Access

You are not currently logged in.

Access your personal account or get JSTOR access through your library or other institution:

login

Log in to your personal account or through your institution.

If You Use a Screen Reader

This content is available through Read Online (Free) program, which relies on page scans. Since scans are not currently available to screen readers, please contact JSTOR User Support for access. We'll provide a PDF copy for your screen reader.

The Justification of Bicameralism

William H. Riker
International Political Science Review / Revue internationale de science politique
Vol. 13, No. 1, Applications of Political Theory in the Study of Politics. Applications de la théorie politique à l'étude du politique (Jan., 1992), pp. 101-116
Published by: Sage Publications, Ltd.
Stable URL: http://www.jstor.org/stable/1601440
Page Count: 16
  • Read Online (Free)
  • Download ($40.00)
  • Subscribe ($19.50)
  • Cite this Item
Since scans are not currently available to screen readers, please contact JSTOR User Support for access. We'll provide a PDF copy for your screen reader.
Preview not available

Abstract

The main disadvantage of unicameral legislatures operating by simple majority rule is that, when politics is two-dimensional, they allow the adoption of out-of-equilibrium policies. Since in such cases a majority opposed to what a majority has adopted, the result is majority tyranny. To minimize such tyranny, it is necessary to delay action until a true majority in society is arrived at. Of the several methods of delay -- supermajorityism, multipartyism, multicameralism -- the best is multicameralism because it allows for simple majority rule when politics is one-dimensional (and hence when a median voter equilibrium is likely to exist) yet discourages decision when politics is two-dimensional (and hence when, almost certainly, no equilibrium exists). /// Les systèmes parlementaires à chambre unique ont pour défaut majeur de permettre l'adoption de politiques 'déséquilibrées' lorsque la loi de la majorité s'impose à des systèmes d'opinion à deux dimensions. Le bicaméralisme réduit les risques de tyrannie de la majorité car l'existence de deux chambres permet de repousser les décisions jusqu'à ce que se soit forgée une majorité véritable. Parmi les différents moyens de repousser les décisions -- majorités qualifiées, multipartisme, multicaméralisme -- ce dernier est préférable car il s'accommode de la simple majorité lorsque le système politique est unidimensionnel tout en faisant obstacle à la décision trop rapide lorsque ce dernier est à deux dimensions.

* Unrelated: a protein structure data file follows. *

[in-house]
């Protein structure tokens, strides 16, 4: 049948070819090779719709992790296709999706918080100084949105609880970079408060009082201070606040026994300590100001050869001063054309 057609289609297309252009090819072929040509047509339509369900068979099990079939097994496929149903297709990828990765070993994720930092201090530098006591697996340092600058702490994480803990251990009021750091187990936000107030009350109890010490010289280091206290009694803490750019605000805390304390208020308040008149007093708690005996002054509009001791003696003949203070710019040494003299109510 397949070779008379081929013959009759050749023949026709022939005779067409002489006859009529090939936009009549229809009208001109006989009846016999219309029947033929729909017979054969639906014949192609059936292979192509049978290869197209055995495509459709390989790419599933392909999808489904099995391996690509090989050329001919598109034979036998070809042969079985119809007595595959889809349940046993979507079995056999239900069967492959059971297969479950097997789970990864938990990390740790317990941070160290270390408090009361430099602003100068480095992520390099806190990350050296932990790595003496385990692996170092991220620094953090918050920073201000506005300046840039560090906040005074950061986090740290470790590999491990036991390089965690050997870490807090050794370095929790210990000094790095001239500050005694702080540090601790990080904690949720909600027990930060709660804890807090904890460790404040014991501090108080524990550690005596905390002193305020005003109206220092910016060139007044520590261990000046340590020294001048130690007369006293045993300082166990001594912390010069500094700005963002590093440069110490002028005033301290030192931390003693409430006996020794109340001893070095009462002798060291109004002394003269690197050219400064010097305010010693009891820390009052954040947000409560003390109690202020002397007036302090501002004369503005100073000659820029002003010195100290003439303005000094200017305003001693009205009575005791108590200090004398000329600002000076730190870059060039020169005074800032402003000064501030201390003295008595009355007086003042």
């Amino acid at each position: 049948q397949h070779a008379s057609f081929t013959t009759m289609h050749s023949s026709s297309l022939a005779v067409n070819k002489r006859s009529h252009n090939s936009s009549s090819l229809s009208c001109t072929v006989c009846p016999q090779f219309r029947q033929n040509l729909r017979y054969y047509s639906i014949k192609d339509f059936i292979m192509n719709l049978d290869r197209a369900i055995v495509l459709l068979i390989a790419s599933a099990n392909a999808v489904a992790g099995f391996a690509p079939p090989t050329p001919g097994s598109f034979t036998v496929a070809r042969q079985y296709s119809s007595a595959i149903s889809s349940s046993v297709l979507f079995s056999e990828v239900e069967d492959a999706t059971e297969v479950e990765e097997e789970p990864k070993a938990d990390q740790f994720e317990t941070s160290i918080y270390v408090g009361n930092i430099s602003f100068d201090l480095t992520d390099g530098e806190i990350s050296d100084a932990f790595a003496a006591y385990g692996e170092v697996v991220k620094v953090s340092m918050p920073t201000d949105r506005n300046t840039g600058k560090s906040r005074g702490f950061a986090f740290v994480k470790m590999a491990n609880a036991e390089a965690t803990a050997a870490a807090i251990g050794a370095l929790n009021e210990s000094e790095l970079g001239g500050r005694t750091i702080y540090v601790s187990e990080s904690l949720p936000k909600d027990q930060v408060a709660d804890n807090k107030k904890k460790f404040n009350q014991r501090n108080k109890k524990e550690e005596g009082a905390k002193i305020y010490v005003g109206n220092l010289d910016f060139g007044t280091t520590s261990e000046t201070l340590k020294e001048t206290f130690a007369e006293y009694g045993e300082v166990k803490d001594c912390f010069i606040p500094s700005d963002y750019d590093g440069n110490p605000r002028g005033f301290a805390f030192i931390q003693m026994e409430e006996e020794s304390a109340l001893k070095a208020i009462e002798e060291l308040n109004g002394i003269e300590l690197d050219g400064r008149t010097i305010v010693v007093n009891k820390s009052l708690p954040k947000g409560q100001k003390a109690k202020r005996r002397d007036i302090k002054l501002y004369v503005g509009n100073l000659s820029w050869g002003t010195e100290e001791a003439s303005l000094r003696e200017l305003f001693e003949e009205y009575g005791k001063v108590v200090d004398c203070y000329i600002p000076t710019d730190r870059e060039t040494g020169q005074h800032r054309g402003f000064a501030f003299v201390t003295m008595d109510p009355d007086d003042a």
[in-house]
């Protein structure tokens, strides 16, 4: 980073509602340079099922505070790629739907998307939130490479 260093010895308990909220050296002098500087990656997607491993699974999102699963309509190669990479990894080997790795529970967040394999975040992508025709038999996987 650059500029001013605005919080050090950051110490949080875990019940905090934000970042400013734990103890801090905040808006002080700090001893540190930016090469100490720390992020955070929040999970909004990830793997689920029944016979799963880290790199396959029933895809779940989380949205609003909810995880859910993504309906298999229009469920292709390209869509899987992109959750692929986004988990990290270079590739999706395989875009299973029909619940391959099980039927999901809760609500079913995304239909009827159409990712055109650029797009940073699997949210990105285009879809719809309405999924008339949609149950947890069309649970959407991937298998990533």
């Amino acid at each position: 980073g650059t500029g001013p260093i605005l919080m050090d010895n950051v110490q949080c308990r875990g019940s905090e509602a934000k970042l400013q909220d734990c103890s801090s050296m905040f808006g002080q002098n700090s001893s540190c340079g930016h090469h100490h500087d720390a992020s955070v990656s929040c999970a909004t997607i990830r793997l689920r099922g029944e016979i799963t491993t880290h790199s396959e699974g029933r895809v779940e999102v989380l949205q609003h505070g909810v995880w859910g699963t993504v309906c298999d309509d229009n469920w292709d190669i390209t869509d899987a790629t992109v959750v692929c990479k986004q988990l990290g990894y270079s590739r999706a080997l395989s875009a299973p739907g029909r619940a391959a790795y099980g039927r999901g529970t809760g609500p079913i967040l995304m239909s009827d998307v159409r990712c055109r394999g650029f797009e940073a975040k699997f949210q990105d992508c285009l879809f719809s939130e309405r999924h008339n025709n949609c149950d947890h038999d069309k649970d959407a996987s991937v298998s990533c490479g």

Page Thumbnails

  • Thumbnail: Page 
[101]
    [101]
  • Thumbnail: Page 
102
    102
  • Thumbnail: Page 
103
    103
  • Thumbnail: Page 
104
    104
  • Thumbnail: Page 
105
    105
  • Thumbnail: Page 
106
    106
  • Thumbnail: Page 
107
    107
  • Thumbnail: Page 
108
    108
  • Thumbnail: Page 
109
    109
  • Thumbnail: Page 
110
    110
  • Thumbnail: Page 
111
    111
  • Thumbnail: Page 
112
    112
  • Thumbnail: Page 
113
    113
  • Thumbnail: Page 
114
    114
  • Thumbnail: Page 
115
    115
  • Thumbnail: Page 
116
    116